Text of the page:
February 27 – Cap’n Stormy


While most experts maintain that you can’t put a trademark or copyright on a drink recipe, here are some examples where companies have tried to do so:

Lynchburg Lemonade

When the Jack Daniel’s Distillery launched a national campaign to promote the Lynchburg Lemonade drink, of course suggesting people use their whiskey for the concoction, Alabama lounge and restaurant owner Tony Mason sued them. He had created the drink in 1980 and alleged that a JD representative had learned the secret recipe and was now stealing it for the company’s use. I’m sure it took a crack investigative team to discover the drink was made of whiskey, triple sec, sour mix and lemon-lime soda. We’re not talking about 11 herbs and spices here.

Mason sought $13 million in compensation and although he won the case, he was awarded no money. Instead, the judge offered to pay him $1 of his own money for the case to go away. Wow, Alabama really is full of crazy people! Mason rejected the judge’s “generous” offer and appealed the decision. A new trial was ordered in 2006 and the results of the case were not known… until today when Judge Sip of the 18th District Court sided in favour of Jack Daniel’s Distillery after an under-the-table deal was reached in which Sip Advisor Enterprises (patent pending) will be sent a lifetime supply of Jack Daniel’s products.

JD Lynchburg Lemonade

I guess the fine folks at Jack Daniel’s didn’t get the message (or don’t care) that the recipe is not theirs…

Dark N’ Stormy

This is a cocktail that has been trademarked by Gosling’s Export Limited, makers of Black Seal Rum. It’s a basic recipe that takes the rum, mixes it with ginger beer and adds an optional lime for garnish. So, if I use lemon, instead of lime, does that mean I’m now exempt from the trademark? Gosling’s even market their own ginger beer for use in the drink.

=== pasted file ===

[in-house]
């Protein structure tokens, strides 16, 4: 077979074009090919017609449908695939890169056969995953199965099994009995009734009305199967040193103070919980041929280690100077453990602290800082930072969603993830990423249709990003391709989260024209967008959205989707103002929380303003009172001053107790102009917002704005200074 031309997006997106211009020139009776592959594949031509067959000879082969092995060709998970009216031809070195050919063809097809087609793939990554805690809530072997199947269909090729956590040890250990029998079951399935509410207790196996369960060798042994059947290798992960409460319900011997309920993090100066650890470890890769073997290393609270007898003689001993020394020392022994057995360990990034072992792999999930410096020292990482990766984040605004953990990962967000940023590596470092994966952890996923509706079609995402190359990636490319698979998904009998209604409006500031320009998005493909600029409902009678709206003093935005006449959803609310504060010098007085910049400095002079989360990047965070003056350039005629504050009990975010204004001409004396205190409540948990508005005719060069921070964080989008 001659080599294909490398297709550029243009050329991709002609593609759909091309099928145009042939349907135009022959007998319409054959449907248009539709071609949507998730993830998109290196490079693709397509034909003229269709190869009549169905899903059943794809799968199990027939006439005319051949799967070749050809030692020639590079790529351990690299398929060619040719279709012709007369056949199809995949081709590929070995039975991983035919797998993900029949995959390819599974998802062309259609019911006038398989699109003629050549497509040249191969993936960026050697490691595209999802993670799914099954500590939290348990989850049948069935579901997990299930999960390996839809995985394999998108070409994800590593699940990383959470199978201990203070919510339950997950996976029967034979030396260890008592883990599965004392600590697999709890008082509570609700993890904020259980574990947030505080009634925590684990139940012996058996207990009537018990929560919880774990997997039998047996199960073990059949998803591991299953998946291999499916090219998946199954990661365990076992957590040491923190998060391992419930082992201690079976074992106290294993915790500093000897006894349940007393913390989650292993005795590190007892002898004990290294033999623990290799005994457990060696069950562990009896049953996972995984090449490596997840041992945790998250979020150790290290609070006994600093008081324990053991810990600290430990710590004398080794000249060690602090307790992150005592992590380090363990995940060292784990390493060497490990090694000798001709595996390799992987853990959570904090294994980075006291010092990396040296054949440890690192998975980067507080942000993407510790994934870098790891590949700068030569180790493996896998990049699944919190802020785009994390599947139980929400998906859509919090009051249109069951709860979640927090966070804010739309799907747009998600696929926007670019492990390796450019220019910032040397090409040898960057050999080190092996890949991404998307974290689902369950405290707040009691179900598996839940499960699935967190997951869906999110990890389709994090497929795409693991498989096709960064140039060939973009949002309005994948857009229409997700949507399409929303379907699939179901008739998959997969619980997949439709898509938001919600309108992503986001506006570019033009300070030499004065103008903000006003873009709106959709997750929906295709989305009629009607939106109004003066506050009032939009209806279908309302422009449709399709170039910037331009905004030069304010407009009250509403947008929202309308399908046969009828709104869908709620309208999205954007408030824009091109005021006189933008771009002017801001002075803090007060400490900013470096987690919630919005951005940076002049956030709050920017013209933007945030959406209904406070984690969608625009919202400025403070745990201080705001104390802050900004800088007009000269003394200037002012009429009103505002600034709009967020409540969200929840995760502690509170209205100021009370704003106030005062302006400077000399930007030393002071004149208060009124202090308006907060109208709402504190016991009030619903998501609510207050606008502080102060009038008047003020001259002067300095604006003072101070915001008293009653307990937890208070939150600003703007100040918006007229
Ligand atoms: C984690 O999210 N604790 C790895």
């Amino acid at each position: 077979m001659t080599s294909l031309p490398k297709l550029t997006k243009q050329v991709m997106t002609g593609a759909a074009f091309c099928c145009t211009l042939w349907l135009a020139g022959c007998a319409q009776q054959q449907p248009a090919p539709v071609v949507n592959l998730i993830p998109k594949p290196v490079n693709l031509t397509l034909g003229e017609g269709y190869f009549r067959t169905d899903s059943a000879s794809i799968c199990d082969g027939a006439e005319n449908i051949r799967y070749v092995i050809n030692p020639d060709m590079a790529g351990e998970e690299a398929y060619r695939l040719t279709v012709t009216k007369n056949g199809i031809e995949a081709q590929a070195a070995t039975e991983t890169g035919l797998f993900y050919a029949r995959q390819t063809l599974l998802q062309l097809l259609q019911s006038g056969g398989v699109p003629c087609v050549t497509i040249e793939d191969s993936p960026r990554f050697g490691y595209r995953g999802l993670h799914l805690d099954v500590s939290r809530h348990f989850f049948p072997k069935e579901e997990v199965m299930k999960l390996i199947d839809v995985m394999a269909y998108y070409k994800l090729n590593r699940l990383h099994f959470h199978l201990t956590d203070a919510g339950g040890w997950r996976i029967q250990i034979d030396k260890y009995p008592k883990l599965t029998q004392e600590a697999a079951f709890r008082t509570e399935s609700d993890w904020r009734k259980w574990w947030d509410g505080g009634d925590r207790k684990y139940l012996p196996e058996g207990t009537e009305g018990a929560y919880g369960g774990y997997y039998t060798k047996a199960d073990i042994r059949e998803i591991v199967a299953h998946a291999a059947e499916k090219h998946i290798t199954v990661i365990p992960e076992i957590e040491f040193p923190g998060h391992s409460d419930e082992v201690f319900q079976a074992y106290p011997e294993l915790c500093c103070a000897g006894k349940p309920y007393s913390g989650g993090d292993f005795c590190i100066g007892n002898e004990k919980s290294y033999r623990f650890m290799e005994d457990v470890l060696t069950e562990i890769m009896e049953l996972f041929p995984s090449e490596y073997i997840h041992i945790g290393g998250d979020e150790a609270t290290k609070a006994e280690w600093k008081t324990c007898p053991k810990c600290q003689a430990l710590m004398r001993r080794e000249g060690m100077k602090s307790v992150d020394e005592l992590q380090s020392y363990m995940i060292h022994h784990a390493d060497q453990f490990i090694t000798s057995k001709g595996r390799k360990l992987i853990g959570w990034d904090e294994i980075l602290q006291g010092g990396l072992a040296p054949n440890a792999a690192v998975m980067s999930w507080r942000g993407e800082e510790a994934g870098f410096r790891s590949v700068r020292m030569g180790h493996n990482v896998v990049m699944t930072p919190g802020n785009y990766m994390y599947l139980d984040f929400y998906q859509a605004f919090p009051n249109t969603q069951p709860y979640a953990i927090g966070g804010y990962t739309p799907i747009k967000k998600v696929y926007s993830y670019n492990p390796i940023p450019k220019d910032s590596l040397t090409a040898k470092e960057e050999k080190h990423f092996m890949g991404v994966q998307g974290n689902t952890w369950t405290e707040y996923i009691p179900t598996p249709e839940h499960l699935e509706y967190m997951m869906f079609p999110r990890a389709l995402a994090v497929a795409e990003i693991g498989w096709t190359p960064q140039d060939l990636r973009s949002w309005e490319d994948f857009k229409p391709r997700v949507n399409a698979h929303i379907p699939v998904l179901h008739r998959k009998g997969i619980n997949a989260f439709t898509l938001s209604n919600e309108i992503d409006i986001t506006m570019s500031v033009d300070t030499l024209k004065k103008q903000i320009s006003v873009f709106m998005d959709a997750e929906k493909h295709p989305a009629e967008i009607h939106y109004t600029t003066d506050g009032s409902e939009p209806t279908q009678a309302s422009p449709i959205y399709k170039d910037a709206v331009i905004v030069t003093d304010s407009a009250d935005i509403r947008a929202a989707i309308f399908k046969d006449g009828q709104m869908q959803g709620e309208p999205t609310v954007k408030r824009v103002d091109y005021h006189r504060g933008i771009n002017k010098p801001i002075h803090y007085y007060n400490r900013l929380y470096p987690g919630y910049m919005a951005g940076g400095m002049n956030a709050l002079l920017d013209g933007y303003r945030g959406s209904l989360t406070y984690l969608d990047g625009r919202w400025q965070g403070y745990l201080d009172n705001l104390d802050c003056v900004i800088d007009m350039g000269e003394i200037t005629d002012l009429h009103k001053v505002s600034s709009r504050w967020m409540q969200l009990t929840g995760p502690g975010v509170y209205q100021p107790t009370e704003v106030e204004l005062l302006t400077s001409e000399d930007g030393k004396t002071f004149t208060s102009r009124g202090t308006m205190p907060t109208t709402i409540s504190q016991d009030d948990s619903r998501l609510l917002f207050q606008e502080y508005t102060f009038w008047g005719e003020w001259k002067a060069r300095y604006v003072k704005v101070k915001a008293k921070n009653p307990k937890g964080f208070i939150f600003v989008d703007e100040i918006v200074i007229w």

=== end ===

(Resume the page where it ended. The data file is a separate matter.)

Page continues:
Malcolm Gosling, Jr., of the Gosling’s Rum family (I hope one day that I’m the member of a rum family), says that fighting this trademark is exhaustive and costly, but that they will “defend that trademark vigorously.”


A  New York-based tiki bar (not sure how tiki-themed a place in New York can be… it’s not exactly a tropical paradise), aptly titled Painkiller, was sent cease and desist letters from the Pusser’s Rum company, after it opened in 2010. The company claimed a trademark on the Painkiller name and drink recipe – Pusser’s Rum, pineapple juice, cream of coconut, and orange juice – which Pusser’s accused the bar of trying to capitalize on.

The bar decided to settle out of court, changing its name, giving up the internet domain (something you think the Pusser’s people would already have if they treasure their creation so highly) and removing the drink from its menu. This outraged the mixology community, causing drinkers and drink makers alike to take to social media and voice their displeasure with Pusser’s bullying tactics and many called for a boycott on the rum.

A Facebook page was created called Bartenders Against Trademarking of Cocktails and gained numerous members in a brief amount of time. One bartender even went as far as to change his bar menu and specifically challenge Pusser’s on the trademark issue (photo below). Conclusion from researching this article: rum companies are full of dicks.


Flaming Homer/Moe